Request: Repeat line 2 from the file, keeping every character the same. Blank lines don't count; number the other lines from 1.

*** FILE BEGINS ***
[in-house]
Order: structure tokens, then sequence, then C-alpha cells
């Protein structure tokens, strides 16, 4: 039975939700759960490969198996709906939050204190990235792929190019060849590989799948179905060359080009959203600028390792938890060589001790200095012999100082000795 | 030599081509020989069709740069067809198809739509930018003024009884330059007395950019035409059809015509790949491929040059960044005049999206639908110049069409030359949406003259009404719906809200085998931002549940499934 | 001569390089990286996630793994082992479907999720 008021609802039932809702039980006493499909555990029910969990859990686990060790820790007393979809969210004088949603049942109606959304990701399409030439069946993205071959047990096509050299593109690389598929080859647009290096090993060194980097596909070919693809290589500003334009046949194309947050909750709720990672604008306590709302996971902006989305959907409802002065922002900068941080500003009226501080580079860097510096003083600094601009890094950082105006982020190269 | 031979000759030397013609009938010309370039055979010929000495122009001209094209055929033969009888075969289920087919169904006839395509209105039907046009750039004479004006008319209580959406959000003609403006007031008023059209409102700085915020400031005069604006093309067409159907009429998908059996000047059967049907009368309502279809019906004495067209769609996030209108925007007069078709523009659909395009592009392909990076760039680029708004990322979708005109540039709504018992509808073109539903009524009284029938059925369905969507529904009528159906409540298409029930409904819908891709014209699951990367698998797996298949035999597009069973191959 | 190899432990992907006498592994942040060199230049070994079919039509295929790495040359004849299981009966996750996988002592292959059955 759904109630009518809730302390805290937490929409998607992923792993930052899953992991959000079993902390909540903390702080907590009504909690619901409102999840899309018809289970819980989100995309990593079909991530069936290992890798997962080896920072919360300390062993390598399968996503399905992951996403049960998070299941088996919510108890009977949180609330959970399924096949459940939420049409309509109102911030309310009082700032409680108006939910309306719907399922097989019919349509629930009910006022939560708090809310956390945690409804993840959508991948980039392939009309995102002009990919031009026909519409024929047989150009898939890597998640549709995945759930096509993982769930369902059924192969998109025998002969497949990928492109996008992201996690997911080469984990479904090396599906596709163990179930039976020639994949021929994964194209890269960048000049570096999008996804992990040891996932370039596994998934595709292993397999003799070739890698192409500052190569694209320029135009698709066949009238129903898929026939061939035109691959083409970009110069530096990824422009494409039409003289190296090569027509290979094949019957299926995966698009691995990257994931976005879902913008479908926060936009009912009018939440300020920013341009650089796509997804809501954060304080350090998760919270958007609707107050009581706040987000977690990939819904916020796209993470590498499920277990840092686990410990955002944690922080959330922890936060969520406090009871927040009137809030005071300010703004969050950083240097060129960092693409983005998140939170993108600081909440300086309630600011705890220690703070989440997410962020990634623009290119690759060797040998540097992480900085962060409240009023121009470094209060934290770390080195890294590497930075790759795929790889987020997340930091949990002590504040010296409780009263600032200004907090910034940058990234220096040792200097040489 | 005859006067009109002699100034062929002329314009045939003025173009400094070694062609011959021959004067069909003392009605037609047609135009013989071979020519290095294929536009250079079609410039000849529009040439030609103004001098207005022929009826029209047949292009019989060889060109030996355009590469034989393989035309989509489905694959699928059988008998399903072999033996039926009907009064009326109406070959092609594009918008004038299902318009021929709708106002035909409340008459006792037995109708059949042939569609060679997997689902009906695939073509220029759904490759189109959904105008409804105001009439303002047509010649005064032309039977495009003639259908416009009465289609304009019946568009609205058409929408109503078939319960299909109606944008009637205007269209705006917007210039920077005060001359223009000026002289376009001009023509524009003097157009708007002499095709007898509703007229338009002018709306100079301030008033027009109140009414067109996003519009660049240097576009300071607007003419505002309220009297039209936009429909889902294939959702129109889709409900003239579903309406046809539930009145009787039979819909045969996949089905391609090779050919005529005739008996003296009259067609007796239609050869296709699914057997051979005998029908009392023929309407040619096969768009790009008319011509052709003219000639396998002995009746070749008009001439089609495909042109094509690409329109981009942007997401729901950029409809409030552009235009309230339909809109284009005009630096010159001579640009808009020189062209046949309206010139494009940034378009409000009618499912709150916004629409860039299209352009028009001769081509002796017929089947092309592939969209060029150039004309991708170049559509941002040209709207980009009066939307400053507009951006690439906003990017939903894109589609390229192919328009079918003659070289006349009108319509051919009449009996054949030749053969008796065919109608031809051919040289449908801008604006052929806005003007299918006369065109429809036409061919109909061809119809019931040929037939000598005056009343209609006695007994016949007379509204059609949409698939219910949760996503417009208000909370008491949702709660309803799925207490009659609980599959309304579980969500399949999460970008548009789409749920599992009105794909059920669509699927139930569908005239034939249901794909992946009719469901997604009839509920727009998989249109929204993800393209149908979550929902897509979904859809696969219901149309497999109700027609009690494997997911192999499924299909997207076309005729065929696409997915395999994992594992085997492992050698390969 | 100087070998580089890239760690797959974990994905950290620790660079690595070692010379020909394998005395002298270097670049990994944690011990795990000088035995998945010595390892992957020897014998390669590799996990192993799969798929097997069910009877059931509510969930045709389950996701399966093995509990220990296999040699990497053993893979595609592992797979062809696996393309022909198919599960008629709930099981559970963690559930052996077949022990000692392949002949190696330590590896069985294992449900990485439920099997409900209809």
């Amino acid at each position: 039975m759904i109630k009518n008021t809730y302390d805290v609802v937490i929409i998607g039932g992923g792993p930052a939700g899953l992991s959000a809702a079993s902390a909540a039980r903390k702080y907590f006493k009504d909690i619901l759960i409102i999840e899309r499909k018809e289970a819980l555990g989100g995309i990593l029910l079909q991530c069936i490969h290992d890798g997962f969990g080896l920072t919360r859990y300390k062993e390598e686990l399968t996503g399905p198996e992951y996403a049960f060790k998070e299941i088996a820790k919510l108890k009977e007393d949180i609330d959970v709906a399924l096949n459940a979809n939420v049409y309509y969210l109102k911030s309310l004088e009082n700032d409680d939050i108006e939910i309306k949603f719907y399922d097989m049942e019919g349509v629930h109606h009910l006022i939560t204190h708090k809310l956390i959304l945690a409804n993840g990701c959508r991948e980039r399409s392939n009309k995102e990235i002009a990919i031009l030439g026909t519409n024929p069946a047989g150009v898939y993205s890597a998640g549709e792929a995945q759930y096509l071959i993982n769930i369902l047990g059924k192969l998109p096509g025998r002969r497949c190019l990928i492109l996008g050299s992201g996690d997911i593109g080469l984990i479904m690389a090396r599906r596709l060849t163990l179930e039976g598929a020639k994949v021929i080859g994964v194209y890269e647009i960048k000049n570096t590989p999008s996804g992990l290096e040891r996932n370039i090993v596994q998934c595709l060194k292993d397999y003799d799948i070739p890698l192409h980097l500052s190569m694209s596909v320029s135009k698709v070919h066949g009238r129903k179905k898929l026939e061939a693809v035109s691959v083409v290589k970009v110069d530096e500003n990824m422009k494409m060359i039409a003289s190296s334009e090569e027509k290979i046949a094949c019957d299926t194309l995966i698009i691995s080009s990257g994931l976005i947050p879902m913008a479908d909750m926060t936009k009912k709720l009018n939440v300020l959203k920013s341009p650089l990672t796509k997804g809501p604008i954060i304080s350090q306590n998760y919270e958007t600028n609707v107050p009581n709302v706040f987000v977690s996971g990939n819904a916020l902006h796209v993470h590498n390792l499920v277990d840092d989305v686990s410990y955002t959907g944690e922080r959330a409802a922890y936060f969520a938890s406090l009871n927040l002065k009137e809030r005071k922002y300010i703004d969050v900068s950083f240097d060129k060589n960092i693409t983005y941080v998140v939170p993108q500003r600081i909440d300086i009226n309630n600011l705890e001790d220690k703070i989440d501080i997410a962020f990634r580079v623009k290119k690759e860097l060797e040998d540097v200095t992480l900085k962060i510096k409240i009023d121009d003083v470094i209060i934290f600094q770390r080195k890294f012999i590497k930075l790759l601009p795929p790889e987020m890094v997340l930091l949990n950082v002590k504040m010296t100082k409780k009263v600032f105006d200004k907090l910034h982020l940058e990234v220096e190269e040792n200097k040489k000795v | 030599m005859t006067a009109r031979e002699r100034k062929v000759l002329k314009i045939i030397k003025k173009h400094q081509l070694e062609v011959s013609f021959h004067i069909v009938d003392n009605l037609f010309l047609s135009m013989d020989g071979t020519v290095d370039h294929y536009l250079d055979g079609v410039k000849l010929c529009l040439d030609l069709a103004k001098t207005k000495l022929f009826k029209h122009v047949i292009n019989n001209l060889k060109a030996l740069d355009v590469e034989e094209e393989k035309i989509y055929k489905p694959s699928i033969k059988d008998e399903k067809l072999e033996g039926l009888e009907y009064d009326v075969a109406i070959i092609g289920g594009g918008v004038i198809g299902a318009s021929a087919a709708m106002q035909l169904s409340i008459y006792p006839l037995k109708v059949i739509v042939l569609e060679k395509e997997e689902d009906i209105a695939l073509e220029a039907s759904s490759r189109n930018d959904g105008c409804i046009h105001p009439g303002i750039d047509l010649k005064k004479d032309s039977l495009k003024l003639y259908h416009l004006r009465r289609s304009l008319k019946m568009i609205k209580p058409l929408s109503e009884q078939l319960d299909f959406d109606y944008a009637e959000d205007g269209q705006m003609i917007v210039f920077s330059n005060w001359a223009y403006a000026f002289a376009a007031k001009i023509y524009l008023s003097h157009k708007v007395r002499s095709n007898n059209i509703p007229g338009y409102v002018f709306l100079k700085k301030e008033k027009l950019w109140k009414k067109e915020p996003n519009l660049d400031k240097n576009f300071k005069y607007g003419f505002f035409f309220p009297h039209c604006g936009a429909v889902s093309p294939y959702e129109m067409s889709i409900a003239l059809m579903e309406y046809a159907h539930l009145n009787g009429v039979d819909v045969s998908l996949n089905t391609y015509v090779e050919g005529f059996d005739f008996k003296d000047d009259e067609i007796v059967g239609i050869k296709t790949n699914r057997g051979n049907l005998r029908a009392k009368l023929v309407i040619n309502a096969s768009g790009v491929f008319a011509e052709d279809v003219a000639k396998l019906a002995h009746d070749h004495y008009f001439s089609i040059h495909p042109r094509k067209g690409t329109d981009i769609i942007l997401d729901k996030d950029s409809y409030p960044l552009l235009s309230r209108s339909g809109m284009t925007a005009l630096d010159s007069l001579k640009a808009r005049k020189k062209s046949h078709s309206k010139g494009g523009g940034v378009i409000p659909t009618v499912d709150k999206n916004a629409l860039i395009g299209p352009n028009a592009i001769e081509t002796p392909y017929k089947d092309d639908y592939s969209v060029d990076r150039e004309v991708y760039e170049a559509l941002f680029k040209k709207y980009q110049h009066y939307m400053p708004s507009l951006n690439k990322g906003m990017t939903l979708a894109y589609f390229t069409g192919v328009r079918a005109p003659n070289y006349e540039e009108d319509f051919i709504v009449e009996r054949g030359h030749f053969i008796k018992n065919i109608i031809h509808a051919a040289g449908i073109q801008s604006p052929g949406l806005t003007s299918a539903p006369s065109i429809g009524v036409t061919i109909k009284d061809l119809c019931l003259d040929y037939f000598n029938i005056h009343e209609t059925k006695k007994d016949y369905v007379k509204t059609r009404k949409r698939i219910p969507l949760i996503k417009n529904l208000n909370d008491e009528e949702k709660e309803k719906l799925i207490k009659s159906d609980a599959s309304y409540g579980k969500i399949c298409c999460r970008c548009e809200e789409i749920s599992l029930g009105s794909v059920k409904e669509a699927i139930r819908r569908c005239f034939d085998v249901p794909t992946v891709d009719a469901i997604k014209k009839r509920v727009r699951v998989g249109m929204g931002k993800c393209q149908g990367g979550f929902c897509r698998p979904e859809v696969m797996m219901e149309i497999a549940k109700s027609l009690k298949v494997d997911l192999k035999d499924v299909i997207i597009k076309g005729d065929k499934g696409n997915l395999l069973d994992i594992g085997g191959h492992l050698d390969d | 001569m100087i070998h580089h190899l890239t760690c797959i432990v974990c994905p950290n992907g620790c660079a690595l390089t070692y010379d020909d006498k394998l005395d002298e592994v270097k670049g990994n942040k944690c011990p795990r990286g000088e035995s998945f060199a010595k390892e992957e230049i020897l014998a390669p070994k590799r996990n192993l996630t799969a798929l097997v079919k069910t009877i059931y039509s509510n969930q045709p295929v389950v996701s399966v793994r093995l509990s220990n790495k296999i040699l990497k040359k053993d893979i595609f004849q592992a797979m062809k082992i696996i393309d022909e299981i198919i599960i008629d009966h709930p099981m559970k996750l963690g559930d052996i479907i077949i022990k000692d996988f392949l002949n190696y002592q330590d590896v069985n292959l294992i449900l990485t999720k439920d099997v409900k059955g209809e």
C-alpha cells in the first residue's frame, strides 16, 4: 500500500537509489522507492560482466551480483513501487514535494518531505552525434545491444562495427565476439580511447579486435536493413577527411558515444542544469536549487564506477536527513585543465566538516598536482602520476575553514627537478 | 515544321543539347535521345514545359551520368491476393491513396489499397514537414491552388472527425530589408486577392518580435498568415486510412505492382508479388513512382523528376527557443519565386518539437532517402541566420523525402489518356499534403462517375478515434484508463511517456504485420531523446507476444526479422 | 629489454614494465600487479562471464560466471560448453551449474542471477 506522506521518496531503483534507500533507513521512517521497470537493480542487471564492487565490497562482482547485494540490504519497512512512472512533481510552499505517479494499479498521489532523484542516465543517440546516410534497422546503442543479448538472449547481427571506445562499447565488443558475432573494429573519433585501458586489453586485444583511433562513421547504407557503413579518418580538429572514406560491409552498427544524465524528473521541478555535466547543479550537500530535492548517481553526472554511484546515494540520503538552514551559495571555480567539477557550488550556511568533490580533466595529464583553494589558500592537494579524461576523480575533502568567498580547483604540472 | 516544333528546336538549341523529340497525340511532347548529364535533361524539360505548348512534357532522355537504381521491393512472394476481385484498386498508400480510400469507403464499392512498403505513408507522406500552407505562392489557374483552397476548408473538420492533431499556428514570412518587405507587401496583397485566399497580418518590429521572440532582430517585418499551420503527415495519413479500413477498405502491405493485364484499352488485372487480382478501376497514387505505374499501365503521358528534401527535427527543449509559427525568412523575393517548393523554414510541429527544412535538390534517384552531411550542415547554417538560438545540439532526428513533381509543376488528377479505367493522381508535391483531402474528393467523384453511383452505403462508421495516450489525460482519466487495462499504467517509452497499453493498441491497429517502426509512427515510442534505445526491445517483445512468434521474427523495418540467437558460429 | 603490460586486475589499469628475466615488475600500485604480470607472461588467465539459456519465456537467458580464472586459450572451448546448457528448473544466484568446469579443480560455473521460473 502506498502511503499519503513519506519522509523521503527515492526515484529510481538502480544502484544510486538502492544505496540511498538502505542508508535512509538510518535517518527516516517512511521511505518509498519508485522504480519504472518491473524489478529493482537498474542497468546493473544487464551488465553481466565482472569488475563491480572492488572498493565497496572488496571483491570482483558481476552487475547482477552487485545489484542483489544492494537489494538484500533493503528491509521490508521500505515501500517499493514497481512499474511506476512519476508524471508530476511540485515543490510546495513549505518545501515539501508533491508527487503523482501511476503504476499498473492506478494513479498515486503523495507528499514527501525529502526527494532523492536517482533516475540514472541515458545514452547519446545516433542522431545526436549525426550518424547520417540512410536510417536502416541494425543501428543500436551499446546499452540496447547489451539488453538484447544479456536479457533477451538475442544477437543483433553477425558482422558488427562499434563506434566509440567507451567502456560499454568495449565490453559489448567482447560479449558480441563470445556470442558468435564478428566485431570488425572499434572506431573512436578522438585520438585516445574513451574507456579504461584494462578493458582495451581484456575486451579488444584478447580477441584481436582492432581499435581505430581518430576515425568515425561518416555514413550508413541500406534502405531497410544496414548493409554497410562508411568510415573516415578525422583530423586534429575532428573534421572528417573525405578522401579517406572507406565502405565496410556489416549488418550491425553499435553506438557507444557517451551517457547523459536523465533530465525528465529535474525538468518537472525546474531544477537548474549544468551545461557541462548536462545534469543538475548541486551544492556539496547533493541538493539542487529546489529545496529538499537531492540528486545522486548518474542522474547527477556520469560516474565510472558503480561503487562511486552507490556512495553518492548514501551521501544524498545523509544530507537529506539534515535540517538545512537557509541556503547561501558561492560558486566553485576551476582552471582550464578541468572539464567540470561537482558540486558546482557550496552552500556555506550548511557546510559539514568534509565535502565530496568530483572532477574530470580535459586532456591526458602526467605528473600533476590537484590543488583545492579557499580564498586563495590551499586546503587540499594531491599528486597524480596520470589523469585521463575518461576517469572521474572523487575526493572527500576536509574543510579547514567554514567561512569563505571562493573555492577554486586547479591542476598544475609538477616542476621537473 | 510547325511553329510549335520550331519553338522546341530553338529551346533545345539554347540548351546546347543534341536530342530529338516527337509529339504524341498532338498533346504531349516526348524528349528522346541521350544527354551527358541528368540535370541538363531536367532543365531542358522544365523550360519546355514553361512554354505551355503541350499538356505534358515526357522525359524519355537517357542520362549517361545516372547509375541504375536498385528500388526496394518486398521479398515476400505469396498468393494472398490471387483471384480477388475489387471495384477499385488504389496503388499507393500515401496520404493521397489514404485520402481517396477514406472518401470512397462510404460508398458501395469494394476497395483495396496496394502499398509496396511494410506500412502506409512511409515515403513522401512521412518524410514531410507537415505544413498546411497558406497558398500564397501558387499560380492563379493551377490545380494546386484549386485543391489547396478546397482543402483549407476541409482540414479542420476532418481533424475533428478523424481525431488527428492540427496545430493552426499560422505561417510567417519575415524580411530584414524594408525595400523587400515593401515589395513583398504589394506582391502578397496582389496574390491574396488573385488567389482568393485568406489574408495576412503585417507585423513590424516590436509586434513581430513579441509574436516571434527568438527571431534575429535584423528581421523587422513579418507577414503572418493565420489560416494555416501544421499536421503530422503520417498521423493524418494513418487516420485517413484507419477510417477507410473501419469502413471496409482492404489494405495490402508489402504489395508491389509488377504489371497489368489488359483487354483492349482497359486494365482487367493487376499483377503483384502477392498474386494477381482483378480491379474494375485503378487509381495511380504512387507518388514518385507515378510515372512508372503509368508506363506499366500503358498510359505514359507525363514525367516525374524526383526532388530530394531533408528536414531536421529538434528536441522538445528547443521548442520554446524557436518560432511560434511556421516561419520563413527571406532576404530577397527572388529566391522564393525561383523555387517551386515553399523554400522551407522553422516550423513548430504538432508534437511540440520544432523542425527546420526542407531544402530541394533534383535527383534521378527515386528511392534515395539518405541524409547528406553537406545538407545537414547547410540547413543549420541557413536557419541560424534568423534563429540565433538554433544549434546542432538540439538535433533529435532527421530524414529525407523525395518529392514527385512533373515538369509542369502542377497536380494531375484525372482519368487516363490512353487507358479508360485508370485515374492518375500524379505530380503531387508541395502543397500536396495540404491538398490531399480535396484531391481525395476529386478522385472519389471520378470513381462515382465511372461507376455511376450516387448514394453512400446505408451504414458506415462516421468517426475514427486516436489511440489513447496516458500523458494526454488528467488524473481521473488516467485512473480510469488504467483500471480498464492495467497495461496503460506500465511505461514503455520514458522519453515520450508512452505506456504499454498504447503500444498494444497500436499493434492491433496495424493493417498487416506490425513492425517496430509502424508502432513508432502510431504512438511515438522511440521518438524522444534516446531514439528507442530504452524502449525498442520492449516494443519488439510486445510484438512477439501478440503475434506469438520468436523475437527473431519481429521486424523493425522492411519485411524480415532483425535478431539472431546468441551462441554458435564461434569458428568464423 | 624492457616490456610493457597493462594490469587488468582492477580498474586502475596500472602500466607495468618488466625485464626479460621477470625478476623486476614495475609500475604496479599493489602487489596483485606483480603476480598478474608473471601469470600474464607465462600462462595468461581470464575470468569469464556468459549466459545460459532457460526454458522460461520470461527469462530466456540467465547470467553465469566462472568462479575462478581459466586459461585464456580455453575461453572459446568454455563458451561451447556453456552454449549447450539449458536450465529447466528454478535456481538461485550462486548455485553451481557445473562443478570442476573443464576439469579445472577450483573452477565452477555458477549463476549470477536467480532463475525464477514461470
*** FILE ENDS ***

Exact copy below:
Order: structure tokens, then sequence, then C-alpha cells